Although Alcock and Brown had only just met, it turned out that they had grown up just a few miles from each other in Manchester. Five years apart in age, they were contrasting characters; the outgoing Alcock and the shy and serious Brown. Their backgrounds were different too. The grand townhouse in affluent Chorlton-cum-Hardy where Brown grew up was very different from the Alcock family’s narrow terrace in working-class Fallowfield.
Alcock thought Brown was reserved but charming and, above all, reliable. To Brown, Alcock appeared nerveless and bubbling over with good humour. The perfect temperament for flying.
Just a few weeks later, in May 1919, they were on a steamship from Southampton to the start line in Newfoundland. They were rank outsiders for the Atlantic competition. Three other aircrews had arrived in St John’s, Newfoundland, before them. A fourth had tried to make the flight - flying the other way, from Ireland to Newfoundland - and failed, ditching in the water.
“Hawker left this afternoon,” shouted a passing motorist as they returned from yet another failed attempt to find themselves an airfield. This was bad news. Hawker, who Alcock had first idolised as a boy and then raced against before the war, was once again their rival. Harry Hawker was presumed lost at sea for days. In fact, he had been picked up by a ship that did not have radio contact with land. Eventually, what remained of his aircraft was returned to the UK and displayed on the roof of Selfridges in London.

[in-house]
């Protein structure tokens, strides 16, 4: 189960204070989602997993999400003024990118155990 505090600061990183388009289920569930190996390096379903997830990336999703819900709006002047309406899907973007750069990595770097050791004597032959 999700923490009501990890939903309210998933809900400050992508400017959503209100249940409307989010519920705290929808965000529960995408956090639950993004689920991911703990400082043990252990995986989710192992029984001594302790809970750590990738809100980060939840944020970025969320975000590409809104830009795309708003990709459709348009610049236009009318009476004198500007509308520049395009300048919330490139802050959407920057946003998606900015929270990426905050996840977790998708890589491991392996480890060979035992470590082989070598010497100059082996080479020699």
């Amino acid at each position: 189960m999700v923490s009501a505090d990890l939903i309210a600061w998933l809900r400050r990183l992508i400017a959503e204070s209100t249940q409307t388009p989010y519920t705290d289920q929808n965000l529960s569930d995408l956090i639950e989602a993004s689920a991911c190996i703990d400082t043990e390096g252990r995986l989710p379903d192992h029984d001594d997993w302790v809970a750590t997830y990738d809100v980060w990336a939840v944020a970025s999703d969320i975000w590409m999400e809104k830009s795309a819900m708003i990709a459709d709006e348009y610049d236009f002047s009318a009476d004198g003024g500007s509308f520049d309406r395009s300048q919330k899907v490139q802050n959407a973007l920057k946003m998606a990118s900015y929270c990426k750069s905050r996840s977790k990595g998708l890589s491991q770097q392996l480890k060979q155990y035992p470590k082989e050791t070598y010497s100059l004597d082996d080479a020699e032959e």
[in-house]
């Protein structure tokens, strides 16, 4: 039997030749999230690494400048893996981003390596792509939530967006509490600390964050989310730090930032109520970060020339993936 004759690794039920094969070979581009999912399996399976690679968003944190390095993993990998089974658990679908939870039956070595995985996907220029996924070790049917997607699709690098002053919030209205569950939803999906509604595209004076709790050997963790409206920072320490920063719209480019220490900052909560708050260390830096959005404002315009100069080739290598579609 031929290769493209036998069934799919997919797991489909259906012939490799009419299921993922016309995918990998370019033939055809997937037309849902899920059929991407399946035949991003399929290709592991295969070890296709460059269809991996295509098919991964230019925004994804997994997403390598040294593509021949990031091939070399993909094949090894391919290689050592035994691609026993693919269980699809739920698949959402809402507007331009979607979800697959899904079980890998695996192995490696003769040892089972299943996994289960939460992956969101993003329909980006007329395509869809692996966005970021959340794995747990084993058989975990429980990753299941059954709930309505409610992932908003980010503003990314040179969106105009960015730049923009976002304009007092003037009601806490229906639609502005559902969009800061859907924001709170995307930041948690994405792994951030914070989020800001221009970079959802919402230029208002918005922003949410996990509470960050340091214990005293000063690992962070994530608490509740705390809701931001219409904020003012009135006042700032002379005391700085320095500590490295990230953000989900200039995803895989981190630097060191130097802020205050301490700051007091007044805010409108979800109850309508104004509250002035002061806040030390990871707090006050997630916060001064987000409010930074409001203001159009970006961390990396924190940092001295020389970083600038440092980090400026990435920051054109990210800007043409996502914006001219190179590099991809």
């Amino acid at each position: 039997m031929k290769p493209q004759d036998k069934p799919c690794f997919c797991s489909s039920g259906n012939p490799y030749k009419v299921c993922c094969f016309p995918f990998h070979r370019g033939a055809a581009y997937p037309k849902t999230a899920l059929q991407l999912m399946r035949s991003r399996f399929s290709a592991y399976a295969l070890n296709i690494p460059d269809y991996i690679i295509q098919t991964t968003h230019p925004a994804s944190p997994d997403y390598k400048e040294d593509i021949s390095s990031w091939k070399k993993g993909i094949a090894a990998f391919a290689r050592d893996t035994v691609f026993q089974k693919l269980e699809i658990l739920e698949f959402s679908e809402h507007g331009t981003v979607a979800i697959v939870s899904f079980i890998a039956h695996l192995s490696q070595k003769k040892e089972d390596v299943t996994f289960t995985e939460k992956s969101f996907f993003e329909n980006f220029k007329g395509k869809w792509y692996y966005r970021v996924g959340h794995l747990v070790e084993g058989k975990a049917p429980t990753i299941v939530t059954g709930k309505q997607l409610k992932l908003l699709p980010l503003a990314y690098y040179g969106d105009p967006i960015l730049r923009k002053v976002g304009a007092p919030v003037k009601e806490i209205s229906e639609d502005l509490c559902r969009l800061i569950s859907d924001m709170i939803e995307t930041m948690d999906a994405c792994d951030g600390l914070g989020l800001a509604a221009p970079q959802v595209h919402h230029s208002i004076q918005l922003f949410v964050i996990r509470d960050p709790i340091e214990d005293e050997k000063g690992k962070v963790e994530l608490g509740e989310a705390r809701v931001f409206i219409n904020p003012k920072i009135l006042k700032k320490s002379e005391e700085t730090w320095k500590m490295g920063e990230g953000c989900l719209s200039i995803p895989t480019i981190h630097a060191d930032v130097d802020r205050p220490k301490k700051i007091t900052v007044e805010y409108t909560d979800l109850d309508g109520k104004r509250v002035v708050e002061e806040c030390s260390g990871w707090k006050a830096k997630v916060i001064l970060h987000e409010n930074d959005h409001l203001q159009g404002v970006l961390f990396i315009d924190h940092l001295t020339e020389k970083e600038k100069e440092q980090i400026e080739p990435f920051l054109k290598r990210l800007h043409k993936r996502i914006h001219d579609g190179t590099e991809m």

“And Raynham?” they asked about another rival: “Machine smashed before it left the ground.” The Vimy eventually arrived on 26th May, having been held up by strike action in London. It was in parts and packed in crates, which the Vickers team worked long days to construct. They were ready to go by 14 June.
The transatlantic flight
Strong winds again delayed the flight; however, news was coming in of another competitor getting underway. The decision was made to go. The Vimy, modified with extra fuel for the long journey struggled to get off the ground. A Times correspondent reported that the machine “showed not the least desire to leave the ground”, but leave the ground it did, and made its way, just clearing a fence a few yards further ahead. The event was observed by just a few locals and some overseas reporters. A great contrast with what was ahead of them over the next few days and weeks.
At first things went well. It appeared that Twinkletoes was doing her job. Twinkletoes was the black toy cat that Arthur Brown’s fiancé had given him for good luck.
After an hour or so, they were surrounded by sea fog, making navigation observations impossible, so Arthur Brown was dependent on dead reckoning – a far more difficult method. Then he tried to send a message on the wireless and as he did so, he saw a part of it break off, making it useless. They were now alone with no way of contacting the outside world. It was also almost impossible for them to hear each other, as a part of the exhaust system had fallen off.
Brown continued to work as best he could, making navigation calculations in his notebook, without anything in sight to confirm their true position.
After several hours of flying, Alcock took the plane up, hoping to break free of the mass of cloud around them so Brown could confirm their position by a sighting. However, there was another layer of cloud above it. This, at least, was thin enough for Brown to see Vega and the Pole Star shining. Using only these stars as a guide, he was able to fix their position.
“The level of navigational skills shown was extraordinary,” says Kevin Glynn, a filmmaker who has made a documentary about the flight. What Brown had done was to work out his calculations in advance. He did the maths on land, then tried to get confirmation he was right while in the air. “He was doing complex calculus in his head.”
Brown calculated they had flown 850 nautical miles, less than halfway.